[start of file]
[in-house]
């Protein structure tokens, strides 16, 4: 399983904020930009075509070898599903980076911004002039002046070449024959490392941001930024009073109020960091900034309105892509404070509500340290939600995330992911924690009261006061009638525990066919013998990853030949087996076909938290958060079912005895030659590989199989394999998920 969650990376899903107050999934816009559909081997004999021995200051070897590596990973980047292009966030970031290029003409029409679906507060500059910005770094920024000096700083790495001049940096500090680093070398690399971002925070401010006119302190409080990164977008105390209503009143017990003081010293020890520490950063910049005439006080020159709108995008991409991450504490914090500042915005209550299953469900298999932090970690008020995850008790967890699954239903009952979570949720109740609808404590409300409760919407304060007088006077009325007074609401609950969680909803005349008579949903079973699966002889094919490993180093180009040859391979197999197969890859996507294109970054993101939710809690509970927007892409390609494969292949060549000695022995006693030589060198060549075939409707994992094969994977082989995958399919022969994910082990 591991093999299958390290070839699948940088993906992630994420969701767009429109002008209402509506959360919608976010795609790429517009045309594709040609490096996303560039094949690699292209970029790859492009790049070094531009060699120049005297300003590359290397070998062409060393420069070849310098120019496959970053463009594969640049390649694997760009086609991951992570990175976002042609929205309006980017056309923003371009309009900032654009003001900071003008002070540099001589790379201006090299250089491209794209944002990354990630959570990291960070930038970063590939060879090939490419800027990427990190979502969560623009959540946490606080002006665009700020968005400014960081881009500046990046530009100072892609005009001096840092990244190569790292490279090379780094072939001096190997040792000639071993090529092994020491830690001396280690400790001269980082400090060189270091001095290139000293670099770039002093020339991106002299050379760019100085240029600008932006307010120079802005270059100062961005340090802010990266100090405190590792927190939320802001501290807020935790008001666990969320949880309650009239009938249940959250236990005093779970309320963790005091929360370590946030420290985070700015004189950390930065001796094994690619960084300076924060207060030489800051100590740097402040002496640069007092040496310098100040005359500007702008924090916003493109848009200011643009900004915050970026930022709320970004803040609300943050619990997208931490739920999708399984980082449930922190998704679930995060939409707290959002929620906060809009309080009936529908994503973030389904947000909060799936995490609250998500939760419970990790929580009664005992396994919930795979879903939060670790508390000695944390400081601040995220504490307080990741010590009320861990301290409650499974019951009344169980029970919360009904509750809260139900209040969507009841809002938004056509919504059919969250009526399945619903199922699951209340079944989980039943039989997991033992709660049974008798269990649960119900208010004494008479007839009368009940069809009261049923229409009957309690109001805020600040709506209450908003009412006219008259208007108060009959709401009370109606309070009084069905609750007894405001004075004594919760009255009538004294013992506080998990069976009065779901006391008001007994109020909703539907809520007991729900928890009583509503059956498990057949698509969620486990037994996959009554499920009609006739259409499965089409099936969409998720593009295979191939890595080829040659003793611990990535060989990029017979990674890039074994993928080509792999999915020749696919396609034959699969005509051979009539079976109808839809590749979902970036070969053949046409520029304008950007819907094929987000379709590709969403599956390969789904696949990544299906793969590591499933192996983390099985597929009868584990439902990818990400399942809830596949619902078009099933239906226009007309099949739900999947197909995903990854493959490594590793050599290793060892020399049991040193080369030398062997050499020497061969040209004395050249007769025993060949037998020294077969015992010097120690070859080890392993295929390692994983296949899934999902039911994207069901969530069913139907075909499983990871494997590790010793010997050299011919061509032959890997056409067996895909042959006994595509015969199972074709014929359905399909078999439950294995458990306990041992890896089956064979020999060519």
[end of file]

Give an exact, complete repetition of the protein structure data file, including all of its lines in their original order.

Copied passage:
[in-house]
């Protein structure tokens, strides 16, 4: 399983904020930009075509070898599903980076911004002039002046070449024959490392941001930024009073109020960091900034309105892509404070509500340290939600995330992911924690009261006061009638525990066919013998990853030949087996076909938290958060079912005895030659590989199989394999998920 969650990376899903107050999934816009559909081997004999021995200051070897590596990973980047292009966030970031290029003409029409679906507060500059910005770094920024000096700083790495001049940096500090680093070398690399971002925070401010006119302190409080990164977008105390209503009143017990003081010293020890520490950063910049005439006080020159709108995008991409991450504490914090500042915005209550299953469900298999932090970690008020995850008790967890699954239903009952979570949720109740609808404590409300409760919407304060007088006077009325007074609401609950969680909803005349008579949903079973699966002889094919490993180093180009040859391979197999197969890859996507294109970054993101939710809690509970927007892409390609494969292949060549000695022995006693030589060198060549075939409707994992094969994977082989995958399919022969994910082990 591991093999299958390290070839699948940088993906992630994420969701767009429109002008209402509506959360919608976010795609790429517009045309594709040609490096996303560039094949690699292209970029790859492009790049070094531009060699120049005297300003590359290397070998062409060393420069070849310098120019496959970053463009594969640049390649694997760009086609991951992570990175976002042609929205309006980017056309923003371009309009900032654009003001900071003008002070540099001589790379201006090299250089491209794209944002990354990630959570990291960070930038970063590939060879090939490419800027990427990190979502969560623009959540946490606080002006665009700020968005400014960081881009500046990046530009100072892609005009001096840092990244190569790292490279090379780094072939001096190997040792000639071993090529092994020491830690001396280690400790001269980082400090060189270091001095290139000293670099770039002093020339991106002299050379760019100085240029600008932006307010120079802005270059100062961005340090802010990266100090405190590792927190939320802001501290807020935790008001666990969320949880309650009239009938249940959250236990005093779970309320963790005091929360370590946030420290985070700015004189950390930065001796094994690619960084300076924060207060030489800051100590740097402040002496640069007092040496310098100040005359500007702008924090916003493109848009200011643009900004915050970026930022709320970004803040609300943050619990997208931490739920999708399984980082449930922190998704679930995060939409707290959002929620906060809009309080009936529908994503973030389904947000909060799936995490609250998500939760419970990790929580009664005992396994919930795979879903939060670790508390000695944390400081601040995220504490307080990741010590009320861990301290409650499974019951009344169980029970919360009904509750809260139900209040969507009841809002938004056509919504059919969250009526399945619903199922699951209340079944989980039943039989997991033992709660049974008798269990649960119900208010004494008479007839009368009940069809009261049923229409009957309690109001805020600040709506209450908003009412006219008259208007108060009959709401009370109606309070009084069905609750007894405001004075004594919760009255009538004294013992506080998990069976009065779901006391008001007994109020909703539907809520007991729900928890009583509503059956498990057949698509969620486990037994996959009554499920009609006739259409499965089409099936969409998720593009295979191939890595080829040659003793611990990535060989990029017979990674890039074994993928080509792999999915020749696919396609034959699969005509051979009539079976109808839809590749979902970036070969053949046409520029304008950007819907094929987000379709590709969403599956390969789904696949990544299906793969590591499933192996983390099985597929009868584990439902990818990400399942809830596949619902078009099933239906226009007309099949739900999947197909995903990854493959490594590793050599290793060892020399049991040193080369030398062997050499020497061969040209004395050249007769025993060949037998020294077969015992010097120690070859080890392993295929390692994983296949899934999902039911994207069901969530069913139907075909499983990871494997590790010793010997050299011919061509032959890997056409067996895909042959006994595509015969199972074709014929359905399909078999439950294995458990306990041992890896089956064979020999060519």